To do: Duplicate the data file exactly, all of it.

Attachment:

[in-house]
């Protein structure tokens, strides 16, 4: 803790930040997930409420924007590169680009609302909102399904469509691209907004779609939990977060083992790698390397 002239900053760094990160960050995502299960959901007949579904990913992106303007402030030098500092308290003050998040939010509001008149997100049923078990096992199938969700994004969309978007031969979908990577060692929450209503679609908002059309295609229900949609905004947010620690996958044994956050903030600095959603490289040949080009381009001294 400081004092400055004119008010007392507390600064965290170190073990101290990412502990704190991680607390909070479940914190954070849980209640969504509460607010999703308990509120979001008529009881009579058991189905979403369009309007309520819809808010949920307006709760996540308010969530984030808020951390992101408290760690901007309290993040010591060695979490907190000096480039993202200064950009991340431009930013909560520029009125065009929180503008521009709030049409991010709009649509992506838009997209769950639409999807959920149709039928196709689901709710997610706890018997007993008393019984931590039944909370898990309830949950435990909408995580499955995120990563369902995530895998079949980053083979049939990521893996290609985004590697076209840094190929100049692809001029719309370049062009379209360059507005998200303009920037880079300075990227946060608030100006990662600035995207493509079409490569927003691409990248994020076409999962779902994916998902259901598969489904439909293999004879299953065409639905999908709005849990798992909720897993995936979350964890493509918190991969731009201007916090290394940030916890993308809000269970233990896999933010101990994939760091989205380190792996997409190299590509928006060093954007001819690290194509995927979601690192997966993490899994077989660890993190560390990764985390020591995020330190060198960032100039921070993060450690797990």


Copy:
[in-house]
């Protein structure tokens, strides 16, 4: 803790930040997930409420924007590169680009609302909102399904469509691209907004779609939990977060083992790698390397 002239900053760094990160960050995502299960959901007949579904990913992106303007402030030098500092308290003050998040939010509001008149997100049923078990096992199938969700994004969309978007031969979908990577060692929450209503679609908002059309295609229900949609905004947010620690996958044994956050903030600095959603490289040949080009381009001294 400081004092400055004119008010007392507390600064965290170190073990101290990412502990704190991680607390909070479940914190954070849980209640969504509460607010999703308990509120979001008529009881009579058991189905979403369009309007309520819809808010949920307006709760996540308010969530984030808020951390992101408290760690901007309290993040010591060695979490907190000096480039993202200064950009991340431009930013909560520029009125065009929180503008521009709030049409991010709009649509992506838009997209769950639409999807959920149709039928196709689901709710997610706890018997007993008393019984931590039944909370898990309830949950435990909408995580499955995120990563369902995530895998079949980053083979049939990521893996290609985004590697076209840094190929100049692809001029719309370049062009379209360059507005998200303009920037880079300075990227946060608030100006990662600035995207493509079409490569927003691409990248994020076409999962779902994916998902259901598969489904439909293999004879299953065409639905999908709005849990798992909720897993995936979350964890493509918190991969731009201007916090290394940030916890993308809000269970233990896999933010101990994939760091989205380190792996997409190299590509928006060093954007001819690290194509995927979601690192997966993490899994077989660890993190560390990764985390020591995020330190060198960032100039921070993060450690797990």